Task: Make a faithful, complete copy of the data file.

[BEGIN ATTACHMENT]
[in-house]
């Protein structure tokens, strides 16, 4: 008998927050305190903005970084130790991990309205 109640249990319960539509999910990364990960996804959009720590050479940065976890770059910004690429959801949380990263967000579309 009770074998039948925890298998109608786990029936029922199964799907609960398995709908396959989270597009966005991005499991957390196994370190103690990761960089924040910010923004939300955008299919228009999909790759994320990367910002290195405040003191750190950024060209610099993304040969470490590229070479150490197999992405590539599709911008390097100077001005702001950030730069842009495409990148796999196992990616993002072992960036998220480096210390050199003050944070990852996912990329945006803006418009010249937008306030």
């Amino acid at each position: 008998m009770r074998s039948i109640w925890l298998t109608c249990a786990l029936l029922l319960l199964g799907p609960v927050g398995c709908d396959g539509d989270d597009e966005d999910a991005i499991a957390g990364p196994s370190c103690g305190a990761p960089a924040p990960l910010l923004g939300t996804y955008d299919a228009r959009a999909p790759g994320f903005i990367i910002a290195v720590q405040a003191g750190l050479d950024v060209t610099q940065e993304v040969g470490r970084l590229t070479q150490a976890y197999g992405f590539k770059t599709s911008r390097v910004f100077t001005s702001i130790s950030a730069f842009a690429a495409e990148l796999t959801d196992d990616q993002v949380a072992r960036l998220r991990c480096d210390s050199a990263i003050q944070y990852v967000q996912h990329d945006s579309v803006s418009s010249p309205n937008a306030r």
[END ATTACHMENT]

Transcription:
[in-house]
């Protein structure tokens, strides 16, 4: 008998927050305190903005970084130790991990309205 109640249990319960539509999910990364990960996804959009720590050479940065976890770059910004690429959801949380990263967000579309 009770074998039948925890298998109608786990029936029922199964799907609960398995709908396959989270597009966005991005499991957390196994370190103690990761960089924040910010923004939300955008299919228009999909790759994320990367910002290195405040003191750190950024060209610099993304040969470490590229070479150490197999992405590539599709911008390097100077001005702001950030730069842009495409990148796999196992990616993002072992960036998220480096210390050199003050944070990852996912990329945006803006418009010249937008306030």
């Amino acid at each position: 008998m009770r074998s039948i109640w925890l298998t109608c249990a786990l029936l029922l319960l199964g799907p609960v927050g398995c709908d396959g539509d989270d597009e966005d999910a991005i499991a957390g990364p196994s370190c103690g305190a990761p960089a924040p990960l910010l923004g939300t996804y955008d299919a228009r959009a999909p790759g994320f903005i990367i910002a290195v720590q405040a003191g750190l050479d950024v060209t610099q940065e993304v040969g470490r970084l590229t070479q150490a976890y197999g992405f590539k770059t599709s911008r390097v910004f100077t001005s702001i130790s950030a730069f842009a690429a495409e990148l796999t959801d196992d990616q993002v949380a072992r960036l998220r991990c480096d210390s050199a990263i003050q944070y990852v967000q996912h990329d945006s579309v803006s418009s010249p309205n937008a306030r």